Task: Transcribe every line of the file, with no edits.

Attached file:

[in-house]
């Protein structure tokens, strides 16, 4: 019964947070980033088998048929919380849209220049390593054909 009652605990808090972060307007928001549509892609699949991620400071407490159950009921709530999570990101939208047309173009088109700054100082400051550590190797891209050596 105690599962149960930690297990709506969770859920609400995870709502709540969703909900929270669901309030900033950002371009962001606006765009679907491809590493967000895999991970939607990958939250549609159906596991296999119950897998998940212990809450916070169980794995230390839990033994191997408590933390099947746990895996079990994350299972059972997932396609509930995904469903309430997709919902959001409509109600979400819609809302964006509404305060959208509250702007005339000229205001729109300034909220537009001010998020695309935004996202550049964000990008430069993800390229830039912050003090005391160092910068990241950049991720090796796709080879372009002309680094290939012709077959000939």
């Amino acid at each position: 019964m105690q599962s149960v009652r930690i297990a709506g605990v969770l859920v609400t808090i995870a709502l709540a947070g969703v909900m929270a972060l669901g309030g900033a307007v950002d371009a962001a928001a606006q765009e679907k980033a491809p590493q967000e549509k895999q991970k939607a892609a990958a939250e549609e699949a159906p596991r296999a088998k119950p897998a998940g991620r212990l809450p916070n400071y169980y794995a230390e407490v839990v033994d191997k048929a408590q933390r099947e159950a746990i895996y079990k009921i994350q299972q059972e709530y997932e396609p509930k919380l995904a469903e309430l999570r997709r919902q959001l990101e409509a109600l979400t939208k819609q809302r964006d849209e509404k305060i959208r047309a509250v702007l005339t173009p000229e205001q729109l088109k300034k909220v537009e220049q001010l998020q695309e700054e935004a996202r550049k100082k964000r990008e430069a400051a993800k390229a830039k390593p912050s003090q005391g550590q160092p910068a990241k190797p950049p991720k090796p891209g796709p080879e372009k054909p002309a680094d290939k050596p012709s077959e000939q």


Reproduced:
[in-house]
């Protein structure tokens, strides 16, 4: 019964947070980033088998048929919380849209220049390593054909 009652605990808090972060307007928001549509892609699949991620400071407490159950009921709530999570990101939208047309173009088109700054100082400051550590190797891209050596 105690599962149960930690297990709506969770859920609400995870709502709540969703909900929270669901309030900033950002371009962001606006765009679907491809590493967000895999991970939607990958939250549609159906596991296999119950897998998940212990809450916070169980794995230390839990033994191997408590933390099947746990895996079990994350299972059972997932396609509930995904469903309430997709919902959001409509109600979400819609809302964006509404305060959208509250702007005339000229205001729109300034909220537009001010998020695309935004996202550049964000990008430069993800390229830039912050003090005391160092910068990241950049991720090796796709080879372009002309680094290939012709077959000939």
């Amino acid at each position: 019964m105690q599962s149960v009652r930690i297990a709506g605990v969770l859920v609400t808090i995870a709502l709540a947070g969703v909900m929270a972060l669901g309030g900033a307007v950002d371009a962001a928001a606006q765009e679907k980033a491809p590493q967000e549509k895999q991970k939607a892609a990958a939250e549609e699949a159906p596991r296999a088998k119950p897998a998940g991620r212990l809450p916070n400071y169980y794995a230390e407490v839990v033994d191997k048929a408590q933390r099947e159950a746990i895996y079990k009921i994350q299972q059972e709530y997932e396609p509930k919380l995904a469903e309430l999570r997709r919902q959001l990101e409509a109600l979400t939208k819609q809302r964006d849209e509404k305060i959208r047309a509250v702007l005339t173009p000229e205001q729109l088109k300034k909220v537009e220049q001010l998020q695309e700054e935004a996202r550049k100082k964000r990008e430069a400051a993800k390229a830039k390593p912050s003090q005391g550590q160092p910068a990241k190797p950049p991720k090796p891209g796709p080879e372009k054909p002309a680094d290939k050596p012709s077959e000939q």